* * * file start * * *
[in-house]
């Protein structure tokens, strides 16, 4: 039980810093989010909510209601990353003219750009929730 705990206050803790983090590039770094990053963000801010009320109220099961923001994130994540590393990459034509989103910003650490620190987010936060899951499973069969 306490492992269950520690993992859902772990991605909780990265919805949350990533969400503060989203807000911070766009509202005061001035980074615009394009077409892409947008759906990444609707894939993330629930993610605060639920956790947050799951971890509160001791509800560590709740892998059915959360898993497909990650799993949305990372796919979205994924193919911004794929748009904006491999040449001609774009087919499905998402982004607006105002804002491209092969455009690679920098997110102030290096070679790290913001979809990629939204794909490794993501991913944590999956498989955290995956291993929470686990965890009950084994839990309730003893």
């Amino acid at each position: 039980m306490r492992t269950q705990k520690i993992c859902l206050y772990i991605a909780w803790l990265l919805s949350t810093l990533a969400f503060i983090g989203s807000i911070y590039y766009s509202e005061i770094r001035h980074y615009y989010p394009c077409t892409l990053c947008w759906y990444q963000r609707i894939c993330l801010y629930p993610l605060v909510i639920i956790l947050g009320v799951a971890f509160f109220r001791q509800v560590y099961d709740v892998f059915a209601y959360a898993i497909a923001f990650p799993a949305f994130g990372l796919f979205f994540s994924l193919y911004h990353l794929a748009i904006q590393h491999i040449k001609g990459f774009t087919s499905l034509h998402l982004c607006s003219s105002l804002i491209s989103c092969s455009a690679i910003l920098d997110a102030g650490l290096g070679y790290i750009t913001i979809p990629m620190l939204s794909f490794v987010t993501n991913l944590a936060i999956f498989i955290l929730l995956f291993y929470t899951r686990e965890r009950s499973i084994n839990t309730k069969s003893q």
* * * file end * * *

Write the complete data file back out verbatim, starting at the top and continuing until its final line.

[in-house]
């Protein structure tokens, strides 16, 4: 039980810093989010909510209601990353003219750009929730 705990206050803790983090590039770094990053963000801010009320109220099961923001994130994540590393990459034509989103910003650490620190987010936060899951499973069969 306490492992269950520690993992859902772990991605909780990265919805949350990533969400503060989203807000911070766009509202005061001035980074615009394009077409892409947008759906990444609707894939993330629930993610605060639920956790947050799951971890509160001791509800560590709740892998059915959360898993497909990650799993949305990372796919979205994924193919911004794929748009904006491999040449001609774009087919499905998402982004607006105002804002491209092969455009690679920098997110102030290096070679790290913001979809990629939204794909490794993501991913944590999956498989955290995956291993929470686990965890009950084994839990309730003893």
């Amino acid at each position: 039980m306490r492992t269950q705990k520690i993992c859902l206050y772990i991605a909780w803790l990265l919805s949350t810093l990533a969400f503060i983090g989203s807000i911070y590039y766009s509202e005061i770094r001035h980074y615009y989010p394009c077409t892409l990053c947008w759906y990444q963000r609707i894939c993330l801010y629930p993610l605060v909510i639920i956790l947050g009320v799951a971890f509160f109220r001791q509800v560590y099961d709740v892998f059915a209601y959360a898993i497909a923001f990650p799993a949305f994130g990372l796919f979205f994540s994924l193919y911004h990353l794929a748009i904006q590393h491999i040449k001609g990459f774009t087919s499905l034509h998402l982004c607006s003219s105002l804002i491209s989103c092969s455009a690679i910003l920098d997110a102030g650490l290096g070679y790290i750009t913001i979809p990629m620190l939204s794909f490794v987010t993501n991913l944590a936060i999956f498989i955290l929730l995956f291993y929470t899951r686990e965890r009950s499973i084994n839990t309730k069969s003893q």